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Dispute over Hungarian Zeitgeist

August 10th, 2020

A liberal pundit attributes the continuing popularity of Fidesz to the growing hopelessness of voters. His pro-government counterpart writes that regime change is still incomplete as culture is still dominated by left-wing liberal post-communists.

Élet és Irodalom’s editor-in-chief Zoltán Kovács writes that the government is unlikely to be defeated while Prime Minister Orbán is active. The liberal pundit believes that all strings within the government are moved by Viktor Orbán. Kovács attributes the government’s success to the Prime Minister’s ability to organize and keep together its base, and the overhaul of the electoral system in favour of Fidesz. Kovács goes on to claim that voters support Fidesz despite what he sees as the government’s undemocratic turn, vast corruption and the declining well-being of average Hungarians, because people have lost hope in change, and the government has ‘emptied their soul’.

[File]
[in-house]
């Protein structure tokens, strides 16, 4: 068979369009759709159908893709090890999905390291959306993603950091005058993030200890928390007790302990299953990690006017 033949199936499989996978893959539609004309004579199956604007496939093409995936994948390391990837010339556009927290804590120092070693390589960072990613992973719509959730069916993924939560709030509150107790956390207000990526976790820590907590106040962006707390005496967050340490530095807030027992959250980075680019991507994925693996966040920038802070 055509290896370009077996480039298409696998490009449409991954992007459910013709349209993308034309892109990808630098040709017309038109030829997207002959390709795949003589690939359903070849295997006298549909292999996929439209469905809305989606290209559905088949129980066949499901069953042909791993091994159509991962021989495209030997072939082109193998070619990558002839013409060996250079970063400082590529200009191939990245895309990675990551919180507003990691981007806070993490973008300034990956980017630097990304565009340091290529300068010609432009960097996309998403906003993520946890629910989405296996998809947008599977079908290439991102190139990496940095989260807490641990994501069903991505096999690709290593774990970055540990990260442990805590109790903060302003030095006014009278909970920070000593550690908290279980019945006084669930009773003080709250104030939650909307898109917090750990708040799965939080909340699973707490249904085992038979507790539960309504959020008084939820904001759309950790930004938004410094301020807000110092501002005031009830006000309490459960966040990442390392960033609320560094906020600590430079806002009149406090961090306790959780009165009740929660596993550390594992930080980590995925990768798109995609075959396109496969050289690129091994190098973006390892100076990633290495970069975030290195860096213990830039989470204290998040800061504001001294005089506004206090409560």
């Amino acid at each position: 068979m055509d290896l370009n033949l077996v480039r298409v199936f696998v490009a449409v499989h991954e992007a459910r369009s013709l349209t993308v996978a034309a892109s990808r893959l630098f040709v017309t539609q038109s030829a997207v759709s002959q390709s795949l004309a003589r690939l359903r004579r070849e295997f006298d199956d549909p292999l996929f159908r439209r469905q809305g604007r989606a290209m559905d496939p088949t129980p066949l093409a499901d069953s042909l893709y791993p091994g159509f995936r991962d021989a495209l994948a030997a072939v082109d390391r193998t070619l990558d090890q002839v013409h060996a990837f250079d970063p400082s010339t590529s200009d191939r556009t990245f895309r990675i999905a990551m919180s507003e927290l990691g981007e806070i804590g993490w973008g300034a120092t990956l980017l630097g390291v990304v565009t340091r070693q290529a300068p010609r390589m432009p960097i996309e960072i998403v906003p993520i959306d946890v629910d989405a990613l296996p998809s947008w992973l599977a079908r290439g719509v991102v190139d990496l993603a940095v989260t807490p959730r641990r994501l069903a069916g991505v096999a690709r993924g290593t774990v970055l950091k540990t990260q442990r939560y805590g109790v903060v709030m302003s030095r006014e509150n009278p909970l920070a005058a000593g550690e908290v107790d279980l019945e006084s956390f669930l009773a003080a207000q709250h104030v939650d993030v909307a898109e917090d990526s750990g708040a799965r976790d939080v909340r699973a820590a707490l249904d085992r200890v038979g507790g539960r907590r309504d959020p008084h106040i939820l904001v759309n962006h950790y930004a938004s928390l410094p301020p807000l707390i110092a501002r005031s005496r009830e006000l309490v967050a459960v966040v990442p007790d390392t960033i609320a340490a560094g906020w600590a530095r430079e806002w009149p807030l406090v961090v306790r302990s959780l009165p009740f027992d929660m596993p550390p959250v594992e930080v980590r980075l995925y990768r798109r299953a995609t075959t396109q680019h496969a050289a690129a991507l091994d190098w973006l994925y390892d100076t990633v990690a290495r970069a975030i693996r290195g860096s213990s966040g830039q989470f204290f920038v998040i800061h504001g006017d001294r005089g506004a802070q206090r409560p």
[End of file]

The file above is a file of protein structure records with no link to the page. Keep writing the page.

In Magyar Demokrata, András Bencsik claims that ‘spiritual regime change’ is still not complete. The pro-government commentator thinks political and legal reforms could take place in a couple of months in 1989-1990, but post-communist elites still dominate culture and education. Bencsik, however, is optimistic that the takeover of culture will sooner or later will be completed, and elites ‘originating in the late Kádár years’ will lose their foothold.

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